Teenager: (sarcastically) Oh look, the cannonball guy, he's cool.
Another Teenager: Are you being sarcastic, dude?
Teenager: I don't even know anymore.
On April 29th, 2006, Stephen Colbert gave a speech to the White House Correspondents' Dinner, an annual event that is usually a chance for the White House press corps and the White House Staff, as well as other assorted celebrities to engage in some good natured satire, blow off some steam, and laugh at themselves. Stephen Colbert's speech seemed to have crossed the line, engaging in humor that was meant to increase tension rather than relieve it.
Stephen Colbert is in a special position when it comes to doing satire. He is not, as such, a real person, but is rather a satirical version of a right wing talk show host created for purposes of either humor or propaganda. As a persona, he is allowed a leeway in speaking that a real person would not be. His speech, after all, was not attacking the President, but rather lauding him in great terms. He didn't attack the media for going along with the administration's party line, but rather for failing to do so: all in such overstated terms that the message comes through very clearly, that the administration has reached the point of disaster.
Not having access to a television, I haven't seen the speech, but I have read a transcript of it. The routine is very well done, in terms of substance and style. Reading it, I can't imagine what it was like for Colbert to keep a deadpan style while openly mocking the most powerful man in the world to his face.
I am a fan of comedy. I am a fan of satire. I think that comedy and satire can sometimes say things that can not be said otherwise. But the fact that such an intense criticism of the Bush administration and its policies must come under the guise of satire makes me wonder about what is happening to political discourse in our country.
Much has been written in the past few years about the consolidation of media control in this country. I shouldn't even have to write that last sentence, since this trend has been acknowledged since before many people reading this were even born. And yet, in a country where the media is more and more controlled by a smaller number of people, we have a member of that media elite, employed by a media corporation, who can say, to the President's face, that he is a fuck-up. This type of open mocking of the President probably could not have occurred at any other time in America's history. This could not have occurred to Lincoln, or Roosevelt, or Eisenhower, or even Carter. We have moved to an era where an imaginary character can insult the president to his face.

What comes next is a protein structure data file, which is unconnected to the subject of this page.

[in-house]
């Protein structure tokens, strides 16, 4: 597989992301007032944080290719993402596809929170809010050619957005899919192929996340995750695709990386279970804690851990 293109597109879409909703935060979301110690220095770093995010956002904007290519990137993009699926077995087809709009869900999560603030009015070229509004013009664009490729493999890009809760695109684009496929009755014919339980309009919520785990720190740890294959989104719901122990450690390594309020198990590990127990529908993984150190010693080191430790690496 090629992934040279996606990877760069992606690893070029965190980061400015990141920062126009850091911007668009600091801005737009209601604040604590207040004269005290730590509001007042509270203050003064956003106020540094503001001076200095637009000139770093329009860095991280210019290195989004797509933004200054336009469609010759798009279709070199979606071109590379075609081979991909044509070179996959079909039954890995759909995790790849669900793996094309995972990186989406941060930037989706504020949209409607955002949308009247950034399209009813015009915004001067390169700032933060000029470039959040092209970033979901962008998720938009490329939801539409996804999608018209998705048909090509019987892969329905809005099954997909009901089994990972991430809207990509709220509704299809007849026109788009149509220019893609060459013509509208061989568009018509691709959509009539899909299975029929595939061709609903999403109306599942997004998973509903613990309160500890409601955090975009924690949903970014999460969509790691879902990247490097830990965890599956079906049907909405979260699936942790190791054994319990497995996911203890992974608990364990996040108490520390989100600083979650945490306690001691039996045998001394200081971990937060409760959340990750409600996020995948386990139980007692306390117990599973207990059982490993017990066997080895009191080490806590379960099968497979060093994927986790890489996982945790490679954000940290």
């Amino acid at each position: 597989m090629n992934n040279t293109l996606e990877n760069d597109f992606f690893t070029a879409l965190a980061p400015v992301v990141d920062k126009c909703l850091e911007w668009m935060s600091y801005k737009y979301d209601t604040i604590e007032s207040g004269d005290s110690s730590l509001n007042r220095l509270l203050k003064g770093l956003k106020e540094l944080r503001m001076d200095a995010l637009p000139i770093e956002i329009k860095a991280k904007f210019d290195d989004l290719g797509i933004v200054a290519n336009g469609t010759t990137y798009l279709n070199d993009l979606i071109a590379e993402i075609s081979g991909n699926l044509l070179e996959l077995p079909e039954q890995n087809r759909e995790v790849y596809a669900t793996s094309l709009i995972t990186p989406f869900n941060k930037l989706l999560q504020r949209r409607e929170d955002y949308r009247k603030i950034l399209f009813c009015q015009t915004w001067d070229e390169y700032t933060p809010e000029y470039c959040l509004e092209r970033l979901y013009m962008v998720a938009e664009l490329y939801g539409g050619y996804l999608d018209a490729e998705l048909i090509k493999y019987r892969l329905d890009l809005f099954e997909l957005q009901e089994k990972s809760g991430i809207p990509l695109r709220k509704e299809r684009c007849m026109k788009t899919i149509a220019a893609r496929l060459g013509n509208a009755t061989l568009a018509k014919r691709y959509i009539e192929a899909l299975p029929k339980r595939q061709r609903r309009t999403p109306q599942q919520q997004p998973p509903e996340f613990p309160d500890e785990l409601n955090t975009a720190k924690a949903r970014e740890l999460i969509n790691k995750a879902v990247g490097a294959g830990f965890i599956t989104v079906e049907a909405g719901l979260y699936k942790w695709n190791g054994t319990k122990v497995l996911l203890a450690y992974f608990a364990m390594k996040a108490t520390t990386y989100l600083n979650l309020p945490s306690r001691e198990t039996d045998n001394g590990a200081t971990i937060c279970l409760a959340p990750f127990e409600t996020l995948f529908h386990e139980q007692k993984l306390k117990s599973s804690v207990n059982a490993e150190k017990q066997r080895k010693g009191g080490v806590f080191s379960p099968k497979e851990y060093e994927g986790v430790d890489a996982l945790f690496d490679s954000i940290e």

As I said before, comedy can often say things that can not be said otherwise. In its pure form, the absurdity that comedy presents is a contradiction for no specific purpose. Political comedy is a type of applied comedy: it is meant to show people a contradiction, in the hopes that they will want to go out and solve it. Some satire has a visceral edge to it, where the person who hears it can't help but be angered. But some satire, especially the irony that seems to be so much part of our generation, seems to reinforce a type of coyness, where it is meant to distance the observer from their situation.
Why is it that the only person able to point out directly to the president the fact that most Americans are very unhappy with him is a comedic persona who speaks in terms of sarcastic enthusiasm? Is this a brave move meant to point out to people how ridiculous their situation has become, or is this a way for the intellectual middle class to ironically laugh at how stupid things have become, and then to continue about their business, pretending that the entire situation does not really apply to them?
The meaning of the quote I begin with may now be clear. That quote is about ten years old, and it is about time we decide whether or not we are being sarcastic or not.
A transcript of the routine/speech can be read at
And you can probably find a video of the speech/routine kicking around on the internet in many places as well, as many kind people have pointed out to me. I myself haven't viewed any of them, because I choose not to have that many video viewing programs on my computer.